ICRAF joins Clarins’ Seeds of Beauty project in China
Funded by the iconic French company, the project will help villagers preserve the unique flora among which they farm, improve their productivity with agroforestry, and diversify their incomes. “We built Clarins thanks to plants,” said managing director Dr Olivier Courtins at the launch on 19 November. “This project is for biodiversity, the environment and ruralité.”
This is ICRAF’s third new private public partnership in 2014. The others are with the US firm Pioneer – exploring whether seed for nitrogen-fixing trees can be marketed alongside maize seed — and with Lafarge – a consultancy to fathom whether Uganda produces sufficient coffee husks and other agricultural residue to fire the cement company’s furnaces without carbon stripping the land.Of the three, teaming with the beauty brand is the most glamorous. At the launch, a young woman in a Clarins-red dress introduced the speakers, out shone only by women in the traditional costume of the Naxi and Lisu minorities, among which the project is sited. The project will investigate some of the 1680 plants that the China Food and Drug Administration recommends for cosmetic use.
“This project is a good testing ground for Clarins as all their products come from plants,” said Professor Jianchu Xu, who leads ICRAF in China and Central Asia. “They plan to share the benefits back to the community, and that is why we will support Clarins in many different ways.” Clarins ranks fourth on the list of most ecological cosmetics companies and was the first French cosmetics brand to abandon animal testing.
“I see this project in three ways,” said ICRAF soils scientist Peter Mortimer, whose specialty is the communities of bacteria and fungi that make soil alive. “First, identify the plants that are being depleted in the wild. Second, grow those plants on farm to eliminate wild harvesting. And third, explore the agroecological knowledge of villagers and offer them training in agroforestry.”
Training will be based on farmers’ concerns. “We have already spent quite some time with them in their fields,” says Dr Anne Ostermann, who serves with ICRAF China. “Ninety per cent of their questions are about soil – its water holding capacity and stability. There is a lot of erosion in the dry season. Basically, all of their soil problems can be solved by increasing the organic matter.”
Ostermann says that promising approaches to increasing soil carbon include planting legumes to cover bare soil in winter, not burning crop residues but instead using them as bedding for livestock and composting them with the manure that accumulates in the cold months when the animals are kept inside, and a more deliberate integration of trees on farms – agroforestry.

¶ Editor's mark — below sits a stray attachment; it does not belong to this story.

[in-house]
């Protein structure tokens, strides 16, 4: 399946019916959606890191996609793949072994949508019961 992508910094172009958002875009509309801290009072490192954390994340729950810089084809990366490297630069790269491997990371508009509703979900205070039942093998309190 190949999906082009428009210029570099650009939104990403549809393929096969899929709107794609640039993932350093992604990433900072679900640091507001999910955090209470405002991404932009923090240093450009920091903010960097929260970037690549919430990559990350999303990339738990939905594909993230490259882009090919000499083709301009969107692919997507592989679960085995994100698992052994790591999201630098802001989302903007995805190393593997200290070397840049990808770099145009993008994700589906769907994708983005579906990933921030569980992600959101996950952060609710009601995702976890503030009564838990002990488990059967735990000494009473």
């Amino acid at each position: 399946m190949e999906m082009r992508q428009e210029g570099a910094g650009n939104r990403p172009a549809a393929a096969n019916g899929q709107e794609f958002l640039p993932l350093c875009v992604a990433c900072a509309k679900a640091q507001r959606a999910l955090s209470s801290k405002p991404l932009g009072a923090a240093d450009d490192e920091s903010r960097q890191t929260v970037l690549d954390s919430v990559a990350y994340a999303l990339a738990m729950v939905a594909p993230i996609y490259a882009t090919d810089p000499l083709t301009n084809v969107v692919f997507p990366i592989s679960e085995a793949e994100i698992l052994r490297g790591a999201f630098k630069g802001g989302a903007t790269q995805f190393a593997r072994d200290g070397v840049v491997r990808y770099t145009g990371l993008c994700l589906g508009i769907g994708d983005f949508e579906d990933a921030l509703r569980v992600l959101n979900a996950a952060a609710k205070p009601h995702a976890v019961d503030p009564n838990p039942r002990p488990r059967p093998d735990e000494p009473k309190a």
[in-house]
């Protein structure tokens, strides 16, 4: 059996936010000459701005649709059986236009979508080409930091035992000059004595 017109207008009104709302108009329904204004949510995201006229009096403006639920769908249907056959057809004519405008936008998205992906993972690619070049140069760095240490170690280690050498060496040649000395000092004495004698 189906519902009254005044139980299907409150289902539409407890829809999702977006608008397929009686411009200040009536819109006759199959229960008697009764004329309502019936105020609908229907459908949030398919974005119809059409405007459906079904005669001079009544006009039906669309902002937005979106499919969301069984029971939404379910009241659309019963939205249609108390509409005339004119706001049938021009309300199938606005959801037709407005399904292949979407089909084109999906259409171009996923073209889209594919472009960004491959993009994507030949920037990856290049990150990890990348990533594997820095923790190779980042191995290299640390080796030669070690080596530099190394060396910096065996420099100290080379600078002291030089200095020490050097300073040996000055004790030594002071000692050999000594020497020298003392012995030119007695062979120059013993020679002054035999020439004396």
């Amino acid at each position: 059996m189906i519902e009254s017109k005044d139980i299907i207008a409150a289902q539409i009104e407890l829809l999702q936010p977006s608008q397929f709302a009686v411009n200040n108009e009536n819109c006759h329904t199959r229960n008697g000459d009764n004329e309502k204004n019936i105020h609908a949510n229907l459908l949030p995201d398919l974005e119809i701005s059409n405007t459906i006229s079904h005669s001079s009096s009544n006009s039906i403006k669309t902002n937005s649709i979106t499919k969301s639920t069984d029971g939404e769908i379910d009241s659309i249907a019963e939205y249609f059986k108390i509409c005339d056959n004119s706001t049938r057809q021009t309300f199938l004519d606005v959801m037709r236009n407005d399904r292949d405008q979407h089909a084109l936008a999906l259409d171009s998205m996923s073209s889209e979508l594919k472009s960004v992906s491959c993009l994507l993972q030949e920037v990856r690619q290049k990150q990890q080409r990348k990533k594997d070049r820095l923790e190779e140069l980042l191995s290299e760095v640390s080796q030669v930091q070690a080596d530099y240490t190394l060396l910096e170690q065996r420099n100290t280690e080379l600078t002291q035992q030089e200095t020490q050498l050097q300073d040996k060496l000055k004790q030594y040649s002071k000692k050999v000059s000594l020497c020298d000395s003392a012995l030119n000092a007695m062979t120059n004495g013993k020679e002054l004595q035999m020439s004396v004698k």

ICRAF’s Dr He Jun says there is much room for gain in the selected villages of Meile and Liguang. “They manage their walnut trees poorly, not debranching them. And the varieties are not the best. We can suggest ten different ones with qualities like softer shells, more oil and better timber. For the first five years, corn and walnuts can grow together. After that, the agroforestry combination is wheat with walnuts with medicinal plants in the shade.”
Even more fundamentally, says the social scientist, “They need to reduce chemical use. You can’t produce a herbal product for medicine or a cosmetic company with chemicals.” China applies more chemical fertilizer per hectare than anywhere else in the world: 647 Kg of nitrogenous, potash and phosphate fertilizer per hectare of arable land in 2012, according to the World Bank, compared to 131 kg/ha in the USA and 234 kg/ha in the UK. More detailed ICRAF research in Yunnan, meanwhile, found farmers applying 304Kg of nitrogen per hectare compared to 84 kg/ha in the USA.
But Dr Jun is optimistic that this too can change. From 2004 to 2012, he worked among the Yi in Baoshan. “All farmers worry that their yields will fall if they reduce chemical inputs. So we said, ‘If you lose income, we will compensate you’. We reduced their fertilizer use by 30-40% through good agricultural practices and production remained the same. In fact, it increased for local strains of corn.”
Organic agriculture makes business sense. According to Yufang Su, ICRAF China’s programme director, organic herbal medicine in China can sell for three times the price of herbal medicine produced with chemicals. The first farmer training is scheduled for March 2015. Other partners in the Seeds for Beauty project are the NGOs Zigen and Pur Project and the Yulong Naxi Autonomous County Government. Kunming Institute of Botany is managing the plant extracts.
Clarins established a direct presence in China in 2011 and has grown by over 10% a year since then. Sold from 118 counters in 47 Chinese cities, China now accounts for 6% of Clarin’s global business and 12% if sales to Chinese overseas travelers are factored in. ICRAF China has been headquartered in Kunming, the capital of Yunnan province, since 2002 and has close to 60 staff and students today.
A press release by Clarins says that the Seeds for Beauty project aims to “increase local biodiversity after intensive farming had adversely affected the range of plant species and driven some, like the Yunnan fern, to the point of extinction.” “All the people in Clarins are behind me and know that I am here representing the values of the group,” said Olivier Courtins, the son of the Clarins founder.
For PDF copies of the journal articles referred to above and more information, please contact Yufang Su on firstname.lastname@example.org